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EDB's next big thing: connections

Strengthening vertical and horizontal linkages key for S'pore economy

"What Singapore has done to date is to build up very strong industry verticals," says Yeoh Keat Chuan - PHOTO: SPH

[SINGAPORE] Singapore's economic planners continue to scan the horizon for the "next big thing". But this is no longer just about picking out unexplored sectors to zero in on and make winners of, as they once did with electronics, petrochemicals or biomedicals.

Rather, the next big things now are the ligaments connecting these industries: potentially disruptive technologies such as 3D printing, digital advancements, consumer analytics, supplier networks, and access to the growth market of Asean.

"What Singapore has done to date is to build up very strong industry verticals," says Yeoh Keat Chuan, managing director of the Economic Development Board (EDB). "Competitive, they stand very well on their own. What we started doing about a year ago is, we started to look at the connections between the verticals and ask 'Can we strengthen that?' And as a result, 'Can we build clusters of clusters?'

"I think moving forward, you will see a mix of approaches and outcomes," he said in an interview with BT.

So EDB, the government's lead agency for planning and executing Singapore's economic strategies, will continue to explore new industry clusters, or "verticals' in EDB parlance. But only those adjacent to the city-state's existing strengths will be developed further.

Mr Yeoh said: "We moved into biologics. Why? Because we had strengths in pharmaceuticals. It was something of a leap. Companies said making large molecules is quite different from small molecules. But we sent Singaporeans abroad to be trained and they came back and built it up."

There are now eight biologics facilities here - $2.4 billion worth of investment that has generated 1,700 jobs so far.

Similarly, the satellite industry, "the new kid on the block" for which $90 million has been set aside, has been identified as an emerging area of growth because the skills needed are closely related to those deployed in Singapore's electronics, aerospace and precision engineering sectors.

Critical to Singapore's future economy, however, are the "horizontal" planks which cut across multiple sectors. Hence this is where the bulk of the $500 million set aside for "the future of manufacturing" earlier this year in Budget 2013 will be put to work.

One type of connecting tissue all sectors would gain from is a strong regional supplier base and network. Some $250 million of the $500 million earmarked will go to supplier development to ensure local suppliers meet the highest manufacturing quality standards and to building a regional network.

"This time around, we looked beyond Singapore's borders and boundaries. We're a small island; it doesn't really make sense for us to do everything here. We have to work closely with our neighbours to see how we can form a much more complementary ecosystem," Mr Yeoh said.

Other "horizontals" include advanced manufacturing technologies that may disrupt production cycles: 3D printing or additive manufacturing, robots, Asian consumer insights, and big data.

Data analytics is one "horizontal" that extends beyond manufacturing to established services sectors here: security, healthcare, urban solutions, retail, finance, and supply chain management.

"We felt that the positioning for Singapore was to be a global hub for applied analytics enabled by data. Again, not the basic science, but the applied analytics: how to predict for supply chain management what you will need, or when engines must be sent for servicing," Mr Yeoh said.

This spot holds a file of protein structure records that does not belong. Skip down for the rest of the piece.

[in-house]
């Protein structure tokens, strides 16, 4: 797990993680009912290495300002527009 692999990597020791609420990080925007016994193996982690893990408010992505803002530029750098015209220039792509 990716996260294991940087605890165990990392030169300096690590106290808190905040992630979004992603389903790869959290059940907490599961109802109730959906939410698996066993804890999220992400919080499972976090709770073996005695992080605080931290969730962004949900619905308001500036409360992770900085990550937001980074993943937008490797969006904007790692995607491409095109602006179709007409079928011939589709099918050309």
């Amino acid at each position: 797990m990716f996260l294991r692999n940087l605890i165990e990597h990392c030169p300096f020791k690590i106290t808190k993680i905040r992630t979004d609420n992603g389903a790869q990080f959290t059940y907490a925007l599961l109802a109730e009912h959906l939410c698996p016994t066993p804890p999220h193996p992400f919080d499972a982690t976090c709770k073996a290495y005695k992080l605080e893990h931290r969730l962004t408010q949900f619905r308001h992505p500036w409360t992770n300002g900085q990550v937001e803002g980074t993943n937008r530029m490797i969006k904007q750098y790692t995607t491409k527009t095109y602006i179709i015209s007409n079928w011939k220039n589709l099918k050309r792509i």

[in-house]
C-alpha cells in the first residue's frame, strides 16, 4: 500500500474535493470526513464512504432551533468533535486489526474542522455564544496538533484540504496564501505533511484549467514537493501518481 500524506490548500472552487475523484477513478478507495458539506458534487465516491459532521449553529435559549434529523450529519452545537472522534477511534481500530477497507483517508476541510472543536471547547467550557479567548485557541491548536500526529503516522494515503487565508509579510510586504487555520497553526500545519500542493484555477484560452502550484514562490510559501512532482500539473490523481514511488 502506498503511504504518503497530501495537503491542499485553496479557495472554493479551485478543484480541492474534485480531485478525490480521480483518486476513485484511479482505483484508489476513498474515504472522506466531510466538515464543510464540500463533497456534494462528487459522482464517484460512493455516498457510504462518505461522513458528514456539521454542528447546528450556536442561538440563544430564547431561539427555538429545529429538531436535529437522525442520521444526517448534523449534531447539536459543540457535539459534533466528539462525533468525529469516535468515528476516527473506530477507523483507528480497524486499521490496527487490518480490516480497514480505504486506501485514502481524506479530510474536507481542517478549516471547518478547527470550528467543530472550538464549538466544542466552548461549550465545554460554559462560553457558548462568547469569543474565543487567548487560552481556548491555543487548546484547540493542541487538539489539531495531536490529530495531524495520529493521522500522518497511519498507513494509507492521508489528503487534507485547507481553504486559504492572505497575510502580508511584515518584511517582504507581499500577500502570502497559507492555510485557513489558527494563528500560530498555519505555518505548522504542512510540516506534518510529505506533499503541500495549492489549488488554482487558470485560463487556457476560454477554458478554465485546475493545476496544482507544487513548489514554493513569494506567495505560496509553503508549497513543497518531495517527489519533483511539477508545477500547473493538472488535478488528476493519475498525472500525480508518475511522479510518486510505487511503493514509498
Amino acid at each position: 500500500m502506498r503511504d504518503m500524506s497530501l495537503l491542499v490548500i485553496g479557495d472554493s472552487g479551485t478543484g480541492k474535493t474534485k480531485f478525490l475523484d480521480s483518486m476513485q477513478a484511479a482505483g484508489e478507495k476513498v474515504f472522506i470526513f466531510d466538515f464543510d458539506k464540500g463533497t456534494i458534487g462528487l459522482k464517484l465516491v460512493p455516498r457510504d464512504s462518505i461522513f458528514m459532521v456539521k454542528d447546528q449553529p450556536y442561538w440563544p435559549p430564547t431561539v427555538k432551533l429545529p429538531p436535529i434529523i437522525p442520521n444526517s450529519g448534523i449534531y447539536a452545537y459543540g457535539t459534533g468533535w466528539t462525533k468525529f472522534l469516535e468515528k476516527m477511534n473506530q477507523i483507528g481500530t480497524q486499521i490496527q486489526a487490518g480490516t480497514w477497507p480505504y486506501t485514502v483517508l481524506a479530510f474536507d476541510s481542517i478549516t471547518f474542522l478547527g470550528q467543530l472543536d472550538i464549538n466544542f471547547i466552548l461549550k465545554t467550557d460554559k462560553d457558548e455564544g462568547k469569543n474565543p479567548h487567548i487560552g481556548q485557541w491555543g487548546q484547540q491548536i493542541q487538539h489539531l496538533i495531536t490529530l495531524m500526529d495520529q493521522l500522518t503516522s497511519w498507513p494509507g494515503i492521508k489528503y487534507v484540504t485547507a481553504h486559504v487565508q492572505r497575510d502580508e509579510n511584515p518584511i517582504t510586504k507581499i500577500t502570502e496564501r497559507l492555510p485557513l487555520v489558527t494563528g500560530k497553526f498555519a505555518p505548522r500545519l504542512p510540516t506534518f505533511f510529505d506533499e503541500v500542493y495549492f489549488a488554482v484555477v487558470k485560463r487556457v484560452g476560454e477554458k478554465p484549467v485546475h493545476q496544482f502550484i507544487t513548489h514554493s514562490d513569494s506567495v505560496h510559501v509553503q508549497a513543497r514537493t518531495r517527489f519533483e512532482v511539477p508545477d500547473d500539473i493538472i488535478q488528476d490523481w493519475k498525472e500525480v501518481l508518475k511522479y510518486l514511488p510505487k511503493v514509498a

Earlier this year, Lenovo launched its global analytics hub in Singapore, adding to an analytics-based supply chain centre IBM launched last year, and Deloitte's data analytics think tank set up in 2011.

The government has said it hopes to train 2,500 data analytics professionals over the next five years, but feedback from companies already suggests this may not be enough, the EDB MD said. Prioritising the "horizontals" alongside "verticals" is no sudden shift in gears, said Mr Yeoh, who rose through EDB's ranks to become its MD last July.

After all, it has been more than four years since the lead agency for planning and executing Singapore's economic strategies first articulated its "host-to- home" strategy - one which "is gaining a lot of traction", Mr Yeoh said. It is perhaps EDB's broadest "horizontal" stroke, to get global and Asian businesses to view Singapore not just as a kindly host, but a home to plunge their roots deep into, with regional headquarters, innovation and talent.

He cites examples of companies that seem to agree with EDB's pitch. Unilever's chief operating officer, GlaxosmithKline's officer in charge of all markets outside of the United States and Halliburton's intelligent completion tools business chief - they all sit in Singapore now. Applied Materials has its most advanced vacuum chambers manufactured out of Singapore, while Unilever, Sony and Samsung have also set up corporate universities or global training facilities here.

Yet, successive rounds of policy changes to slow the growth of foreign manpower over the last four years have led foreign business chambers and companies alike to voice discomfort at the reduced ease of hiring even skilled talent.

"Talent is always a critical success factor. The question for us is how do we work with our universities to ensure that they are providing the right training to meet our industry's needs," said Mr Yeoh.

In his view, preparing people for new jobs is also about capturing imagination and sparking a sense of excitement in Singapore's youth over future job possibilities. That too, is part of EDB's role, he said.